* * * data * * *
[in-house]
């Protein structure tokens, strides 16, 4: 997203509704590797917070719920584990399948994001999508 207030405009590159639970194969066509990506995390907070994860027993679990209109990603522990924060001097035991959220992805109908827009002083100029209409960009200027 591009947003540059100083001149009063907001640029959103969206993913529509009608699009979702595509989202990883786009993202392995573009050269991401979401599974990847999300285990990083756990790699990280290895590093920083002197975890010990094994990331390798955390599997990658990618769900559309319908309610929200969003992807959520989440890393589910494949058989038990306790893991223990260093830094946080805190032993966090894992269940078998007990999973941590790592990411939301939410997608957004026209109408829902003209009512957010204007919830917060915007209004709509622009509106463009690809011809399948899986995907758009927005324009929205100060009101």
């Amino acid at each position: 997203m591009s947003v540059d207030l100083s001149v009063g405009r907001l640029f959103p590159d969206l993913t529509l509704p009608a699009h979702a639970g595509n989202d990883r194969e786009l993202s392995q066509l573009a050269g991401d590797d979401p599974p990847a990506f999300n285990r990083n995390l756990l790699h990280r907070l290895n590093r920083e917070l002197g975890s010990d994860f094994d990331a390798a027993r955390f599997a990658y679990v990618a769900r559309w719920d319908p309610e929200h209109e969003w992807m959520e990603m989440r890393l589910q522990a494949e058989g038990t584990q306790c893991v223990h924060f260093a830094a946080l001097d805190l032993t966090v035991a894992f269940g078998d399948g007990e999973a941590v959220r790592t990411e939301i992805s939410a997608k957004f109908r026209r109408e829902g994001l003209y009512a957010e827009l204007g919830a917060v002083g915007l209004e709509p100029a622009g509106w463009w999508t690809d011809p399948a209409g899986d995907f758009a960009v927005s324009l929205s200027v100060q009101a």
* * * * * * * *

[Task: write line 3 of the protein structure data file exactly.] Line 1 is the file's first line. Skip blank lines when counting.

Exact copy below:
């Amino acid at each position: 997203m591009s947003v540059d207030l100083s001149v009063g405009r907001l640029f959103p590159d969206l993913t529509l509704p009608a699009h979702a639970g595509n989202d990883r194969e786009l993202s392995q066509l573009a050269g991401d590797d979401p599974p990847a990506f999300n285990r990083n995390l756990l790699h990280r907070l290895n590093r920083e917070l002197g975890s010990d994860f094994d990331a390798a027993r955390f599997a990658y679990v990618a769900r559309w719920d319908p309610e929200h209109e969003w992807m959520e990603m989440r890393l589910q522990a494949e058989g038990t584990q306790c893991v223990h924060f260093a830094a946080l001097d805190l032993t966090v035991a894992f269940g078998d399948g007990e999973a941590v959220r790592t990411e939301i992805s939410a997608k957004f109908r026209r109408e829902g994001l003209y009512a957010e827009l204007g919830a917060v002083g915007l209004e709509p100029a622009g509106w463009w999508t690809d011809p399948a209409g899986d995907f758009a960009v927005s324009l929205s200027v100060q009101a």